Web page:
With new FEMA money, county can buy all Oso mudslide tracts November 19, 2015
Timber company loses bid to avoid Oso mudslide litigation November 2, 2015
Interior secretary at Oso: Funding needed for scientific research October 16, 2015
Timber company says it bears no responsibility in Oso mudslide October 2, 2015
Judge limits extent of claims in Oso mudslide litigation August 26, 2015
Victims of Oso mudslide still await buyouts, 16 months later August 3, 2015
Oso survivors pay forward support they once received July 13, 2015
Couple shared tragedy, loss of Oso, but found love July 5, 2015
Oso mudslide trial pushed to June 2016 July 2, 2015
Study: Real cause of Oso mudslide still unknown June 27, 2015
Pickard, who for years has directed school plays, had to step aside from his commitment to the drama club this quarter.
For a time, students just accepted there wouldn’t be a spring play.
Then Darrington High School juniors Caroline Haywood and Oliver Rankin decided the show must go on.
Instead of trying to wrangle any graduating seniors for the production, they grabbed some talented middle-school students and longtime school volunteer Julie Newberry to help them get it done.
They found six one-act plays they liked, assigned the parts and got to work.
On May 12, rehearsals began in earnest.
Less than a month later, the Darrington actors plan to present their plays at 7 p.m. tonight, Tuesday and Wednesday in the high school auditorium.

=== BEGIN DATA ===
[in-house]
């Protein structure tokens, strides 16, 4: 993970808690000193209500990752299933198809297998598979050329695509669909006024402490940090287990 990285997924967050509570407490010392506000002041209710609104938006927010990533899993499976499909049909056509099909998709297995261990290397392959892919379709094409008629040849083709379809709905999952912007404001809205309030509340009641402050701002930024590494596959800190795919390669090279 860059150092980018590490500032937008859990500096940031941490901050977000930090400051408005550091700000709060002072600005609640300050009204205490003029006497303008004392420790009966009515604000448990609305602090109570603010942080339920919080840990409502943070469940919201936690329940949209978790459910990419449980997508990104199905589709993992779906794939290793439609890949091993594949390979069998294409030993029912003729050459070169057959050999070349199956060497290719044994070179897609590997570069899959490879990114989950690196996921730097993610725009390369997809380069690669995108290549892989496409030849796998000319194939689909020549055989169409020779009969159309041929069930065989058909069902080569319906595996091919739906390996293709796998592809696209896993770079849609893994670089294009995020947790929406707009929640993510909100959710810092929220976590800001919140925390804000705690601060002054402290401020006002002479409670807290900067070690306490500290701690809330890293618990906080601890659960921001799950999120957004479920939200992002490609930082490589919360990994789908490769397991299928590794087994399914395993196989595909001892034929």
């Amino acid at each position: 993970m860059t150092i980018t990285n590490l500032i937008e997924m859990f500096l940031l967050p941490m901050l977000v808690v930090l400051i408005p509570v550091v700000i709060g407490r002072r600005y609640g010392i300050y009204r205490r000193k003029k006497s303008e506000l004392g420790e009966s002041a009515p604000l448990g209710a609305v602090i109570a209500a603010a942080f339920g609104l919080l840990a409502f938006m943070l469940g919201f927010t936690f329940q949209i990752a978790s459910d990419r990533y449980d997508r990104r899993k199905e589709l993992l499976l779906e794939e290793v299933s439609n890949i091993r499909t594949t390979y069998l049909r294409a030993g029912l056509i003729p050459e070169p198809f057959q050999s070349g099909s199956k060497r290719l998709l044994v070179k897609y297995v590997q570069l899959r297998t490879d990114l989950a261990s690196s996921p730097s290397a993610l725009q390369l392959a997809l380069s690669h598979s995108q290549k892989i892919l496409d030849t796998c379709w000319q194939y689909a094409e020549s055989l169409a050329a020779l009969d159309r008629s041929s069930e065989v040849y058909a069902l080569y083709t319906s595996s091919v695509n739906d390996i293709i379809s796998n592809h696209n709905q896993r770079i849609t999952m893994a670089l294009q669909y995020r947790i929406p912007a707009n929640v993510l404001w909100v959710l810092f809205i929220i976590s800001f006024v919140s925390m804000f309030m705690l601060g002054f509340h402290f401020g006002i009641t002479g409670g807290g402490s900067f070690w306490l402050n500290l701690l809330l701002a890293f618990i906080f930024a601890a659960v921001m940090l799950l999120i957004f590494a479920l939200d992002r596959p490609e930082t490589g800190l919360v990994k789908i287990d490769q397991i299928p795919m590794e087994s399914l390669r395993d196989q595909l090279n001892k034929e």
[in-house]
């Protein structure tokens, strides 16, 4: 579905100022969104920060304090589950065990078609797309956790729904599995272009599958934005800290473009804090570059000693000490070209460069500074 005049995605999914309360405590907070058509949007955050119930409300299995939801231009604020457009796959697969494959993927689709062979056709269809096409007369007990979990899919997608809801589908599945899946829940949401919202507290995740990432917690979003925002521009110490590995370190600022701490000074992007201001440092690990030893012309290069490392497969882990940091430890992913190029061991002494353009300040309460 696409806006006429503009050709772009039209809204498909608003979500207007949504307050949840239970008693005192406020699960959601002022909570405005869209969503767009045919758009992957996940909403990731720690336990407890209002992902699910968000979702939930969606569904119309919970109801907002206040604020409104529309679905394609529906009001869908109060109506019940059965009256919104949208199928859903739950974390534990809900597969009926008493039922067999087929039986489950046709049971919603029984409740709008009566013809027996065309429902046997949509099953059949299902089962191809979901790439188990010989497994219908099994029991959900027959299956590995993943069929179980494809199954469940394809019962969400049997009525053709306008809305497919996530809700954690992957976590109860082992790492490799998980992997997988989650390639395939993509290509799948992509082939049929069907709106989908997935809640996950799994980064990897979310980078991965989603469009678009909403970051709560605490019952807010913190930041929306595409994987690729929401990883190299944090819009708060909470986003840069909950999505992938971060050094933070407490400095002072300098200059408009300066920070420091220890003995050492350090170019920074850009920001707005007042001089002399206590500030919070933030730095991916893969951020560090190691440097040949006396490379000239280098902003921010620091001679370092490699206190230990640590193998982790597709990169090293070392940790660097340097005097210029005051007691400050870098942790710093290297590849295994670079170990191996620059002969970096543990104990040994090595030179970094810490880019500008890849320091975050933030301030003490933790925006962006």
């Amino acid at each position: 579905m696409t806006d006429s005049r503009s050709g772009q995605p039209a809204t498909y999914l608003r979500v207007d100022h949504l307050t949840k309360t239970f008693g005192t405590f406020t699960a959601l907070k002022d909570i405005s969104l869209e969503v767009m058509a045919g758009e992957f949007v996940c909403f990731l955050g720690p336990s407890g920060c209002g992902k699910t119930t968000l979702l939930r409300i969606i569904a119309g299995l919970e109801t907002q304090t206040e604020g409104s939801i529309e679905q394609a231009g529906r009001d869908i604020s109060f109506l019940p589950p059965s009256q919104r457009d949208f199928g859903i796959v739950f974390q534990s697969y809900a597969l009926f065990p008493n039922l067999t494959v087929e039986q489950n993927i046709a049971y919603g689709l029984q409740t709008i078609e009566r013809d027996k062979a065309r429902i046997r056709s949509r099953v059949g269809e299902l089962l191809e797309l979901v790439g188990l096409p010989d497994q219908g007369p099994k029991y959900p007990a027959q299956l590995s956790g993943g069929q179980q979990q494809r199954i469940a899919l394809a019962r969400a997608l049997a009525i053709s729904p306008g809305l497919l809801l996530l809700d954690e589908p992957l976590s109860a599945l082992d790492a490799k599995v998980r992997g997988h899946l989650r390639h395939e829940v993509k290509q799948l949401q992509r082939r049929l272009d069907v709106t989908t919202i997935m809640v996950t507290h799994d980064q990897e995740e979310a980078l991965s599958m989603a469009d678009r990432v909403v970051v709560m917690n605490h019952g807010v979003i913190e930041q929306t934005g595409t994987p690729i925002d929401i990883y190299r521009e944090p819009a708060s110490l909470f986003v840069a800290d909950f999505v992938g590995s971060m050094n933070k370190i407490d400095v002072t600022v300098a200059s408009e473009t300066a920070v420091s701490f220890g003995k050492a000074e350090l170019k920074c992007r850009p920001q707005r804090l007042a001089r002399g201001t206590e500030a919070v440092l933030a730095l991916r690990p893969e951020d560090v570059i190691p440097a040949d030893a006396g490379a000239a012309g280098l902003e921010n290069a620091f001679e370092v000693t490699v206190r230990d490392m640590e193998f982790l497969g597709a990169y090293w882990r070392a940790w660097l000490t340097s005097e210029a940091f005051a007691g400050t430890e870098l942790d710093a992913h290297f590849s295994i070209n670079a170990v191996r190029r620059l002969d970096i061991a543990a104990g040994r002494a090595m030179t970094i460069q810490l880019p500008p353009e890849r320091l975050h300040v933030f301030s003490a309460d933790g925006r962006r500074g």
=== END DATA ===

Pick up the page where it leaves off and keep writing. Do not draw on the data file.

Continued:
“I took on the role of being the adult in the room, but I was pleased to see Caroline and Oliver doing most of the work,” Newberry said. “It makes me want to cry.”
The production had to be, Caroline said.
“We’ve been in plays all through school,” Caroline said. “We can’t not have a spring play.”
The seventh-graders in the production decided they would dedicate the plays to their classmate Denver Harris, who died in the mudslide.
He is missed each day, they said.
At Darrington schools, the flags still fly at half-staff. The halls are covered with posters from students at other schools offering support and encouragement. It’s been a rough three months.
The tragedy can’t take all the good things away, Oliver said.
“This is the best seventh-grade group ever,” Oliver said. “This evening of plays we’ve prepared wouldn’t be great if not for them.”
At a rehearsal last week, the middle school students warmed up with tongue twisters and speeches designed to help them project their voices. Caroline and Oliver worked with them to refine their characters.
Student actors include Max Pickard, Natalie Stewart, Abby Johnson, Rhionna Conley, Raime McCord, Ian Ayers, Natasha Bauer, Kaylee Frazee, Mai Bailey and Jorjah Johnson.
The short dramatic and comedic plays on the program include “All In the Demographics,” “Pokerface,” “Pity the Fool,” “Death Takes the Train,” “The Staten Island Ferry” and “Speed Mating.”
“We hope the community will come out and support the hard work of these students,” Newberry said. “Our town continues to show its strength.”
Gale Fiege: 425-339-3427; email@example.com.
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